Proposed insolvency reforms released for consultation

Governance Institute has welcomed proposed reforms to Australia’s insolvency laws.  The draft legislation was released at the end of March by the Minister for Revenue and Financial Services, Kelly O’Dwyer.

The reforms aim to create a ‘safe harbour’ from personal liability for company directors and to institute a stay on ‘ipso facto’ clauses during a formal insolvency process.

O’Dwyer says the proposed safe harbour will help protect company directors involved in a restructure from personal liability for insolvent trading in certain circumstances.

‘[They provide] necessary breathing room for directors to turn a company around rather than allowing it to fail for fear of personal liability,’ she says.

‘This will not only promote a culture of entrepreneurship and help reduce the stigma associated with business failure, but offers businesses a better chance of restructuring outside of a formal insolvency, which often produces significantly better outcomes for the company, its employees and its creditors.’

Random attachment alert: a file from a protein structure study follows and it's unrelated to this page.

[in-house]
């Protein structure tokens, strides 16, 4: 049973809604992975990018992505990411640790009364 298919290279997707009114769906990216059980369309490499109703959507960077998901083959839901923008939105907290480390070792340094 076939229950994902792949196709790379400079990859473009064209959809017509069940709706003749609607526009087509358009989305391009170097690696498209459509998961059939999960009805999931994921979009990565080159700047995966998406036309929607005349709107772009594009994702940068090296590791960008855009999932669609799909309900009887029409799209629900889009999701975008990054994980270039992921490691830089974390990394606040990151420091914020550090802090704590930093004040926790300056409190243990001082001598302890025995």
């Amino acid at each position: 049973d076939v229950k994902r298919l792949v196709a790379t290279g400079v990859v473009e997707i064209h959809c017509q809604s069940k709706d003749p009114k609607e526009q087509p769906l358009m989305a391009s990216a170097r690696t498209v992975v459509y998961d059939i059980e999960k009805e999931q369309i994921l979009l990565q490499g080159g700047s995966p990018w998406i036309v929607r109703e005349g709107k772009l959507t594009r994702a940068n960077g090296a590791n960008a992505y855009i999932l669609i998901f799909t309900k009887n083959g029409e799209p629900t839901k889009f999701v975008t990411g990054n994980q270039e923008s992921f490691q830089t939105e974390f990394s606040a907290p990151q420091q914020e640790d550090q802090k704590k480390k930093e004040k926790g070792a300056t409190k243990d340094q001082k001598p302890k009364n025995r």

The amendments will also make ipso facto clauses, which terminate or amend a contract merely because a company has entered into a formal insolvency process, unenforceable. This will give companies a greater chance to successfully restructure and may boost the likelihood of being able to sell the business as a going concern.

The government has also released a further explanatory document setting out the types of contracts and contractual rights which are expected to be excluded from the prohibition on the operation of ipso facto clauses. It says these will be formalised through regulations, with the prohibition on the operation of ipso facto clauses becoming effective on 1 January 2018.

Submissions on the reforms are due by 24 April 2017.

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